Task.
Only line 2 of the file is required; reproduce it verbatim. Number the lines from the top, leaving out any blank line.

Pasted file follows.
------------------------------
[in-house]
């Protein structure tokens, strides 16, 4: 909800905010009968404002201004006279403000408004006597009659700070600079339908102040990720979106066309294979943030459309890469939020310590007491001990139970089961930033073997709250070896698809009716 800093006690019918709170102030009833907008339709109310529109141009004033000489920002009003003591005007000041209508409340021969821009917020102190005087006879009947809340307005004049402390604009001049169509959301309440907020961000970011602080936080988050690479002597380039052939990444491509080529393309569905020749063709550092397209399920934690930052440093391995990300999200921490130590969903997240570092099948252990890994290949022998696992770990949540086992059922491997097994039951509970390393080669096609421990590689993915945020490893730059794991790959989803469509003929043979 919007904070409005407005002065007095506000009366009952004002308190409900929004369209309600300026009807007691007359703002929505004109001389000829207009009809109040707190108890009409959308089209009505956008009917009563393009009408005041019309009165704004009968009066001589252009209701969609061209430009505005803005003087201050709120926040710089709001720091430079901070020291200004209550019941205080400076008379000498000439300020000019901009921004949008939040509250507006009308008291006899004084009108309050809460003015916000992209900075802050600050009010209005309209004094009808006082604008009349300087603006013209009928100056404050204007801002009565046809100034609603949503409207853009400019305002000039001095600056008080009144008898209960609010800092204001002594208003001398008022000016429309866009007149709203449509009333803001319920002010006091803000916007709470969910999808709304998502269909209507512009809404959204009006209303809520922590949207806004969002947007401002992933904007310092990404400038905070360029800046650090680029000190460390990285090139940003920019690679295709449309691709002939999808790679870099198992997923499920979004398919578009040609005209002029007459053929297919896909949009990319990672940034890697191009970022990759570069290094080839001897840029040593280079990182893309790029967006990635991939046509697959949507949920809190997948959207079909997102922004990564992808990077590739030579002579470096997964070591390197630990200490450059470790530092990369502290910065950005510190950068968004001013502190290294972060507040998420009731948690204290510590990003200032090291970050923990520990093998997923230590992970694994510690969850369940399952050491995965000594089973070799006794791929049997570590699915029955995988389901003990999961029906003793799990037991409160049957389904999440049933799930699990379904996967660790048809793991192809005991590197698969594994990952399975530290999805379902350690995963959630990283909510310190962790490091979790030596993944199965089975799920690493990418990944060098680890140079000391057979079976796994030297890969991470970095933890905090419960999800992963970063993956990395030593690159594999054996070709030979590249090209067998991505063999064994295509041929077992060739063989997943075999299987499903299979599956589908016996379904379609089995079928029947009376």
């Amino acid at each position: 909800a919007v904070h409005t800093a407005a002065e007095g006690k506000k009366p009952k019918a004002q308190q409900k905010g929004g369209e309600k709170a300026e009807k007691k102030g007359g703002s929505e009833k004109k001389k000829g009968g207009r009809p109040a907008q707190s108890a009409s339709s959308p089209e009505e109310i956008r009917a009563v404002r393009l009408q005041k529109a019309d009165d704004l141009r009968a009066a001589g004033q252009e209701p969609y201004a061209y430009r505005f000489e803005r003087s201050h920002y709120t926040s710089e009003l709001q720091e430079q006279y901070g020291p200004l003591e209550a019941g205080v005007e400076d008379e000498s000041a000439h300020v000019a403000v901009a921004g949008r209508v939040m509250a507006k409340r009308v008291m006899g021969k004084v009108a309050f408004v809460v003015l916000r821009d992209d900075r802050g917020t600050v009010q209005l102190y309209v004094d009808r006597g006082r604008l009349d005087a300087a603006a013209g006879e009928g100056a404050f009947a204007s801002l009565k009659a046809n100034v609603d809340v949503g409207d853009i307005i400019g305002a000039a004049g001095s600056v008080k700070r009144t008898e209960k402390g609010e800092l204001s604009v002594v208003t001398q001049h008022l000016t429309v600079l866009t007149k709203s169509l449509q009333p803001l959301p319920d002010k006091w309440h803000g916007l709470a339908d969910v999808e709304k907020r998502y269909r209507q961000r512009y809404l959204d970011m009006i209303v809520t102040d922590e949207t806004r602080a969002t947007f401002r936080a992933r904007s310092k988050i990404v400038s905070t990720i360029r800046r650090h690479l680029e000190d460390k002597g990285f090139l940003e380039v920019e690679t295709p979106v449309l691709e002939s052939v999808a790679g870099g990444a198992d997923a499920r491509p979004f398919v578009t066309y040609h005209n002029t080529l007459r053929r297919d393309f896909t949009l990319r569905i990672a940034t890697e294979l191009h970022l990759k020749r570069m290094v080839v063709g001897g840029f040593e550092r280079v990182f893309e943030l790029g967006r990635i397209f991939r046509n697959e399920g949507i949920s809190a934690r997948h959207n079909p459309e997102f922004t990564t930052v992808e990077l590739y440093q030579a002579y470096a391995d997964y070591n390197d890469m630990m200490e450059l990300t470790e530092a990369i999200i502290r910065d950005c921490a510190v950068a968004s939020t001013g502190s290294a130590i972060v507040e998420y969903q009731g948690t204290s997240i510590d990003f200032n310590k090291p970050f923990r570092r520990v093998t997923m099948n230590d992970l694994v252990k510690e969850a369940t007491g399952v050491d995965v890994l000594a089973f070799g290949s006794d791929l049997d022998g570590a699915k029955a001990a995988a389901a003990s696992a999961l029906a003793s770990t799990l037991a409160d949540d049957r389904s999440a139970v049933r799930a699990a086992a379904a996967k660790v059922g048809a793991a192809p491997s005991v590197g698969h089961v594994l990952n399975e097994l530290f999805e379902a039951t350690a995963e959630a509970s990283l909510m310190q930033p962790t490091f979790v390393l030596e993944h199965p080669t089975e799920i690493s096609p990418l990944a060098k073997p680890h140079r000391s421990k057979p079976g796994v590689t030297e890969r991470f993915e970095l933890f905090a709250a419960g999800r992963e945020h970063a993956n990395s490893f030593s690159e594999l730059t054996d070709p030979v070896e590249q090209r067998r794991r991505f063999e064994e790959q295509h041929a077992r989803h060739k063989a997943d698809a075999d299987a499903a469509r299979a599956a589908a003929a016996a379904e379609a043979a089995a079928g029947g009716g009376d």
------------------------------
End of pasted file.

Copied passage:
């Protein structure tokens, strides 16, 4: 909800905010009968404002201004006279403000408004006597009659700070600079339908102040990720979106066309294979943030459309890469939020310590007491001990139970089961930033073997709250070896698809009716 800093006690019918709170102030009833907008339709109310529109141009004033000489920002009003003591005007000041209508409340021969821009917020102190005087006879009947809340307005004049402390604009001049169509959301309440907020961000970011602080936080988050690479002597380039052939990444491509080529393309569905020749063709550092397209399920934690930052440093391995990300999200921490130590969903997240570092099948252990890994290949022998696992770990949540086992059922491997097994039951509970390393080669096609421990590689993915945020490893730059794991790959989803469509003929043979 919007904070409005407005002065007095506000009366009952004002308190409900929004369209309600300026009807007691007359703002929505004109001389000829207009009809109040707190108890009409959308089209009505956008009917009563393009009408005041019309009165704004009968009066001589252009209701969609061209430009505005803005003087201050709120926040710089709001720091430079901070020291200004209550019941205080400076008379000498000439300020000019901009921004949008939040509250507006009308008291006899004084009108309050809460003015916000992209900075802050600050009010209005309209004094009808006082604008009349300087603006013209009928100056404050204007801002009565046809100034609603949503409207853009400019305002000039001095600056008080009144008898209960609010800092204001002594208003001398008022000016429309866009007149709203449509009333803001319920002010006091803000916007709470969910999808709304998502269909209507512009809404959204009006209303809520922590949207806004969002947007401002992933904007310092990404400038905070360029800046650090680029000190460390990285090139940003920019690679295709449309691709002939999808790679870099198992997923499920979004398919578009040609005209002029007459053929297919896909949009990319990672940034890697191009970022990759570069290094080839001897840029040593280079990182893309790029967006990635991939046509697959949507949920809190997948959207079909997102922004990564992808990077590739030579002579470096997964070591390197630990200490450059470790530092990369502290910065950005510190950068968004001013502190290294972060507040998420009731948690204290510590990003200032090291970050923990520990093998997923230590992970694994510690969850369940399952050491995965000594089973070799006794791929049997570590699915029955995988389901003990999961029906003793799990037991409160049957389904999440049933799930699990379904996967660790048809793991192809005991590197698969594994990952399975530290999805379902350690995963959630990283909510310190962790490091979790030596993944199965089975799920690493990418990944060098680890140079000391057979079976796994030297890969991470970095933890905090419960999800992963970063993956990395030593690159594999054996070709030979590249090209067998991505063999064994295509041929077992060739063989997943075999299987499903299979599956589908016996379904379609089995079928029947009376």